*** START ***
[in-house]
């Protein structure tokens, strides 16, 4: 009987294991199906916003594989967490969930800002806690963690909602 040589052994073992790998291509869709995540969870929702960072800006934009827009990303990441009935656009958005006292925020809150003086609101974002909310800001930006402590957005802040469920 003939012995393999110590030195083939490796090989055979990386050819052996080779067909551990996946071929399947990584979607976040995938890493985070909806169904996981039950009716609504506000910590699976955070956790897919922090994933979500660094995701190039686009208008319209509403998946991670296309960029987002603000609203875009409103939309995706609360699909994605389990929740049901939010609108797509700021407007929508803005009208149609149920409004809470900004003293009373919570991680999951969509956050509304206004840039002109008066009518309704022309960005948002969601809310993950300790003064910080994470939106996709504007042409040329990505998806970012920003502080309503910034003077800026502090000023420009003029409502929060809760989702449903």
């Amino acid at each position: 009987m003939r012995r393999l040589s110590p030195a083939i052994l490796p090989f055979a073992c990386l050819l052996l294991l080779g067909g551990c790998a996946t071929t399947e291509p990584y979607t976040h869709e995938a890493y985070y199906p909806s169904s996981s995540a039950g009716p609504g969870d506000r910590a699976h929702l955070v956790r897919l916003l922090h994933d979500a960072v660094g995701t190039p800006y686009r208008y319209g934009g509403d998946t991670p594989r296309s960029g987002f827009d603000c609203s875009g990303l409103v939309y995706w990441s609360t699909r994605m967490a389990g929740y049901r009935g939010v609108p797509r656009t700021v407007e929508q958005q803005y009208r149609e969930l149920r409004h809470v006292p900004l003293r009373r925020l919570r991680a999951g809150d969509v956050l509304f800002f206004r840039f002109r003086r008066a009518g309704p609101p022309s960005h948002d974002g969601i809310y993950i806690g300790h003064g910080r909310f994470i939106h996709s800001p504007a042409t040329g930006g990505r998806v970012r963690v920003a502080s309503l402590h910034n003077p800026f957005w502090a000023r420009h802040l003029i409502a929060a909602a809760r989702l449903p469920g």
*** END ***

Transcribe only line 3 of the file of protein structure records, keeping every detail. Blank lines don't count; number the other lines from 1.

């Amino acid at each position: 009987m003939r012995r393999l040589s110590p030195a083939i052994l490796p090989f055979a073992c990386l050819l052996l294991l080779g067909g551990c790998a996946t071929t399947e291509p990584y979607t976040h869709e995938a890493y985070y199906p909806s169904s996981s995540a039950g009716p609504g969870d506000r910590a699976h929702l955070v956790r897919l916003l922090h994933d979500a960072v660094g995701t190039p800006y686009r208008y319209g934009g509403d998946t991670p594989r296309s960029g987002f827009d603000c609203s875009g990303l409103v939309y995706w990441s609360t699909r994605m967490a389990g929740y049901r009935g939010v609108p797509r656009t700021v407007e929508q958005q803005y009208r149609e969930l149920r409004h809470v006292p900004l003293r009373r925020l919570r991680a999951g809150d969509v956050l509304f800002f206004r840039f002109r003086r008066a009518g309704p609101p022309s960005h948002d974002g969601i809310y993950i806690g300790h003064g910080r909310f994470i939106h996709s800001p504007a042409t040329g930006g990505r998806v970012r963690v920003a502080s309503l402590h910034n003077p800026f957005w502090a000023r420009h802040l003029i409502a929060a909602a809760r989702l449903p469920g």